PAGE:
Students at Stanford University have now demanded that a woke inclusivity dean be axed for condemning a conservative judge at a recent law school event.
The students took action by writing an opinion piece in their newspaper, suggesting that Tirien Steinbach should not be a Stanford dean, going on to say that the university should expel “anti-speech zealots,” according to the Daily Mail.
The conservative circuit judge in question is Trump-appointed Kyle Duncan, who was invited to speak at the Stanford Law’s Federalist Society last week. However, the event was soon reduced to a smear campaign against Duncan, with the DEI dean going on a six-minute tirade about same-sex marriage, trans rights, and reproductive rights.
Those who wanted to hear Duncan speak during the event were quickly outshouted by those who could not stand to even be in the presence of someone they did not wholly agree with. Instead of accepting Duncan’s invitation as an educational tool for law students, Steinbach and the woke mob appear to have interpreted Duncan’s visit as a political campaign, where they felt the need to shut him down.
Consequently, some of the students reportedly gathered together, writing in the school’s newspaper: “If Stanford cares about free speech, it must fire any administrator who actively encourages these unruly actions against it.”
The apparent apology by law school dean Jenny Martinez did not chastise Steinbach for her obnoxious behavior, even though there is video evidence that she was taking part in the heckling toward Duncan.
The several students who penned the opinion piece in The Stanford Review branded Steinbach as the most recent case of anti-speech zealotry that has ravaged colleges and universities across the country.
The piece entitled “Fire Tirien Steinbach” was written by Thomas Adamo, Josiah Joner, and Walker Stewart, all of whom suggested that it was not their fellow students who were the problem but the “Stanford Law School’s own Associate Dean for Diversity, Equity, and Inclusion.”
The students kicked off the piece by noting that the students were not at the center of the chaos, but that it was Steinbach.
“Dean Steinbach took the podium with a notebook and prepared remarks, ready to slam Duncan as well,” the students wrote, noting that Steinbach even encouraged students to go against the school’s free speech policy.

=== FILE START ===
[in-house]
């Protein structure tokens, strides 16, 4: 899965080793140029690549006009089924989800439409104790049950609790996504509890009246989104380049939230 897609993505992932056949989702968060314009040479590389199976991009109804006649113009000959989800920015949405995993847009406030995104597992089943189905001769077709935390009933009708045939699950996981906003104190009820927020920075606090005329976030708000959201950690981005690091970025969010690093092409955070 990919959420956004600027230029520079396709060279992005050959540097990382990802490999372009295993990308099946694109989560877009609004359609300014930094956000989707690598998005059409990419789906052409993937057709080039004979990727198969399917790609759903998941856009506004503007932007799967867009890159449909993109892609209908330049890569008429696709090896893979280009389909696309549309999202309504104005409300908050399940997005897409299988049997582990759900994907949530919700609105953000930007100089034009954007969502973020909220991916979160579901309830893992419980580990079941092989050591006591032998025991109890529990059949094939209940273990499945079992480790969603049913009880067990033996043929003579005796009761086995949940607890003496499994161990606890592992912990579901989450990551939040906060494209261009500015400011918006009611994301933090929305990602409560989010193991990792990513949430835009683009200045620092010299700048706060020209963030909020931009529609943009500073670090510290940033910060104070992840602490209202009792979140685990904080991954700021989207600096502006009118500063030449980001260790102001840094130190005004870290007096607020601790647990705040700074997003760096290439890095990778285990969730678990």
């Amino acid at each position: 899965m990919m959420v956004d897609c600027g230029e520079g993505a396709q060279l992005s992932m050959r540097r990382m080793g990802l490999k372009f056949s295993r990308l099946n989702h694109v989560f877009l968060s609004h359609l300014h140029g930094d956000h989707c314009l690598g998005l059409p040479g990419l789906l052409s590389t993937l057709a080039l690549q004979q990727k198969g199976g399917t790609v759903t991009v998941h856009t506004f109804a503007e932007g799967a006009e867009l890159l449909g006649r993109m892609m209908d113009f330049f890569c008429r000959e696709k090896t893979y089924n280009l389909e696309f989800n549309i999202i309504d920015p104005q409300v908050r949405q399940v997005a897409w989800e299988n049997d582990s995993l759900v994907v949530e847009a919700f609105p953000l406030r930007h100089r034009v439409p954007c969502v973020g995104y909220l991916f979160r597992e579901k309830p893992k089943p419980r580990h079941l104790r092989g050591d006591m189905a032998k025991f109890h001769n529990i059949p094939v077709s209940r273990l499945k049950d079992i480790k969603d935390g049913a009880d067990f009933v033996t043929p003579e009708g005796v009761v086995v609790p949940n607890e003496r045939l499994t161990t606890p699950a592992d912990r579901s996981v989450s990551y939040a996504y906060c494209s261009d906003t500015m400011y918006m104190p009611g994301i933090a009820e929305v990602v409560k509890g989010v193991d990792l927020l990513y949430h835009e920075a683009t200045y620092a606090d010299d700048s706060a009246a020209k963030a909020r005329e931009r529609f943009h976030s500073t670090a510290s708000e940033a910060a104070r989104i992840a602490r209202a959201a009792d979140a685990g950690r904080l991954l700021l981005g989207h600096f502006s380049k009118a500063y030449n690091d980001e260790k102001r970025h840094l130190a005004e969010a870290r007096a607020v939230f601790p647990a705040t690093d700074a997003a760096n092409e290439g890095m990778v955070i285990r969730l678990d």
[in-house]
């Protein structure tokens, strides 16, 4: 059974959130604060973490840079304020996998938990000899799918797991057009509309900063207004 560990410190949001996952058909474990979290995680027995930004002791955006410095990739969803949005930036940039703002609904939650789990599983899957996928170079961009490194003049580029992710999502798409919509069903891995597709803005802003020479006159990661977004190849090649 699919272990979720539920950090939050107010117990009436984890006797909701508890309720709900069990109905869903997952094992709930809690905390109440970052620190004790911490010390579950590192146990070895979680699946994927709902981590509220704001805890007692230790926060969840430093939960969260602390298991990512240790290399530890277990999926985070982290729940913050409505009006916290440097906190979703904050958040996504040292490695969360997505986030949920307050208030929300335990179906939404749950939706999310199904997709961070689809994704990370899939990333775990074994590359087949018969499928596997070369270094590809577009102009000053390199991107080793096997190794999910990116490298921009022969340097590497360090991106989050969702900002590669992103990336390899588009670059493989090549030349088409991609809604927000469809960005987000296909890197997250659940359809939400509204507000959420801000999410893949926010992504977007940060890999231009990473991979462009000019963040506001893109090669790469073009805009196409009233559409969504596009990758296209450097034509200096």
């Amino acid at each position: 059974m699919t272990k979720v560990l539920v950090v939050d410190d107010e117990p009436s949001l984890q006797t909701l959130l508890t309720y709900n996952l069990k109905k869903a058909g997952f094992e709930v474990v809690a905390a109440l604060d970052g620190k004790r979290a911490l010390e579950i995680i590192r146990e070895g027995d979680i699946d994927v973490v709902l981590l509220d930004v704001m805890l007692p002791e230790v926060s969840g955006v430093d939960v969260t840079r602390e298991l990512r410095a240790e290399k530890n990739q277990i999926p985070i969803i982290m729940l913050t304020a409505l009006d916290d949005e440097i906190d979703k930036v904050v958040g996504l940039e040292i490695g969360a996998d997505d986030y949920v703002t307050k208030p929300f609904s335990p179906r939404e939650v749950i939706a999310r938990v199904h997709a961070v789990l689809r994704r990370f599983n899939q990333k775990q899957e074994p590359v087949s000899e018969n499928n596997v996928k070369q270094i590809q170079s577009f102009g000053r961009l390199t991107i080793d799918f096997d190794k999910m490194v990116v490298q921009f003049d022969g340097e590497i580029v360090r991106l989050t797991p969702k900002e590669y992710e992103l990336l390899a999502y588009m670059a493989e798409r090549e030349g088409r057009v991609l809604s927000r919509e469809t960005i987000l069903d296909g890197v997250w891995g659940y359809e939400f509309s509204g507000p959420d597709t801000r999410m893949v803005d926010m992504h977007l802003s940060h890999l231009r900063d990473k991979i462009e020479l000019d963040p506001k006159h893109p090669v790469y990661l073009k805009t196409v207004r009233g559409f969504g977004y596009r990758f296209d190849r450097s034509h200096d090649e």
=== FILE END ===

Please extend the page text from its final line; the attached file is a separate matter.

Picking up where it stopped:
The students criticized the apparent apology that was made, suggesting that such a gesture is “meaningless” unless “concrete actions are taken to rid the administration of anti-speech zealots.”
Though it is reportedly unclear how the school intends to prevent such a situation from happening again, the students wrote that “[f]iring Dean Steinbach is a good start.”
The students noted that Steinbach’s actions have damaged the reputation of Stanford’s law program, concluding: “If these students are to be trained for bench and bar, it certainly should be with a deep respect for the bedrock principle of free speech.”
Martinez made a public apology to Duncan on behalf of the school, writing that “staff members who should have enforced university policies failed to do so” during the event, and “instead intervened in inappropriate ways that are not aligned with the university’s commitment to free speech.”
“We write to apologize for the disruption of your recent speech at Stanford Law School,” the statement read, though it failed to name Steinbach by name. “As has already been communicated to our community, what happened was inconsistent with our policies on free speech.”
“We are very sorry about the experience you had while visiting our campus.”
However, the apology made by Martinez functions as little more than a formality, with no real consequences for those involved in the suppression of free speech.
Though Duncan has since accepted the university’s apology, he noted in an interview with Rod Dreher that Stanford “is one of the best law schools in the world. The students are the cream of the crop. The future judges, senators, presidents, leaders of industry.”
“And yet here is a mob of the best and brightest, shouting down a federal judge who’s been invited to campus, and thereby demonstrating that they don’t have the foggiest grasp of the basic concept of legal discourse: you have to meet reason with reason. Instead, their operating principle is: If I don’t like what you say or think, I will silence you.”
“Unless those students undergo a radical change in their whole approach to argument and disagreement, they are unfit to be members of any bar.”
He noted that he sympathized with the students who attended, but who missed out on the opportunity.
“The attack was intimately personal and, frankly, disgusting. If I talked to a dog the way those students talked to me, I’d feel ashamed.”
Duncan went on to say that the whole “sorry episode” was like the “therapy session from hell.”